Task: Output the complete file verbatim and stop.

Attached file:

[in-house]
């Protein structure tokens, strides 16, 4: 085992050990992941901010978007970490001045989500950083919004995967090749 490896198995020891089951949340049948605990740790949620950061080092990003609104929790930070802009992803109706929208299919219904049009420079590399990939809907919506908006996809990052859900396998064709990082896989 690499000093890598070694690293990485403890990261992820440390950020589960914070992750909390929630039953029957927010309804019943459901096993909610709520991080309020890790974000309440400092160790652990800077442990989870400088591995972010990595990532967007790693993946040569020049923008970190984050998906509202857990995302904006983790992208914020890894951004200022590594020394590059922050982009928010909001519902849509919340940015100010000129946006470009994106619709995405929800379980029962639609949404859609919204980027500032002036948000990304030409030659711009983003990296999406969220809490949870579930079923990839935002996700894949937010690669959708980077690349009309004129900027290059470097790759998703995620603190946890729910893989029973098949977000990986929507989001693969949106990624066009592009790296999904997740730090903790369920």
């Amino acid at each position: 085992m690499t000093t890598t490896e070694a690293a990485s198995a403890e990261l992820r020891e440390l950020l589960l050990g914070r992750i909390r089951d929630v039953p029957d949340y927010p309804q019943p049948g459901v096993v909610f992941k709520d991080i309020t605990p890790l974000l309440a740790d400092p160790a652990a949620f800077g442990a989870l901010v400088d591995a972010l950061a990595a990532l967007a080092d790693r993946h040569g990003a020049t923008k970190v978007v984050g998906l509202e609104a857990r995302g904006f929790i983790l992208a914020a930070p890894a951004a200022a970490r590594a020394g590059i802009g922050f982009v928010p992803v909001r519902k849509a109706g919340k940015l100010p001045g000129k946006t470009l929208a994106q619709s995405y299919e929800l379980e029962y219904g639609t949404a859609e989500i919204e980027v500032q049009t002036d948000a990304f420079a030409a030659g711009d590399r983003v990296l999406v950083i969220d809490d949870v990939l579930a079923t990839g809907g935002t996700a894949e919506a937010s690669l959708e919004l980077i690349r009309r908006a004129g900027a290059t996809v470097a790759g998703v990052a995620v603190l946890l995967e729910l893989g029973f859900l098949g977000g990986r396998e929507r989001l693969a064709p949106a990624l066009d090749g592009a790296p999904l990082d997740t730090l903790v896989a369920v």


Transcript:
[in-house]
């Protein structure tokens, strides 16, 4: 085992050990992941901010978007970490001045989500950083919004995967090749 490896198995020891089951949340049948605990740790949620950061080092990003609104929790930070802009992803109706929208299919219904049009420079590399990939809907919506908006996809990052859900396998064709990082896989 690499000093890598070694690293990485403890990261992820440390950020589960914070992750909390929630039953029957927010309804019943459901096993909610709520991080309020890790974000309440400092160790652990800077442990989870400088591995972010990595990532967007790693993946040569020049923008970190984050998906509202857990995302904006983790992208914020890894951004200022590594020394590059922050982009928010909001519902849509919340940015100010000129946006470009994106619709995405929800379980029962639609949404859609919204980027500032002036948000990304030409030659711009983003990296999406969220809490949870579930079923990839935002996700894949937010690669959708980077690349009309004129900027290059470097790759998703995620603190946890729910893989029973098949977000990986929507989001693969949106990624066009592009790296999904997740730090903790369920």
């Amino acid at each position: 085992m690499t000093t890598t490896e070694a690293a990485s198995a403890e990261l992820r020891e440390l950020l589960l050990g914070r992750i909390r089951d929630v039953p029957d949340y927010p309804q019943p049948g459901v096993v909610f992941k709520d991080i309020t605990p890790l974000l309440a740790d400092p160790a652990a949620f800077g442990a989870l901010v400088d591995a972010l950061a990595a990532l967007a080092d790693r993946h040569g990003a020049t923008k970190v978007v984050g998906l509202e609104a857990r995302g904006f929790i983790l992208a914020a930070p890894a951004a200022a970490r590594a020394g590059i802009g922050f982009v928010p992803v909001r519902k849509a109706g919340k940015l100010p001045g000129k946006t470009l929208a994106q619709s995405y299919e929800l379980e029962y219904g639609t949404a859609e989500i919204e980027v500032q049009t002036d948000a990304f420079a030409a030659g711009d590399r983003v990296l999406v950083i969220d809490d949870v990939l579930a079923t990839g809907g935002t996700a894949e919506a937010s690669l959708e919004l980077i690349r009309r908006a004129g900027a290059t996809v470097a790759g998703v990052a995620v603190l946890l995967e729910l893989g029973f859900l098949g977000g990986r396998e929507r989001l693969a064709p949106a990624l066009d090749g592009a790296p999904l990082d997740t730090l903790v896989a369920v």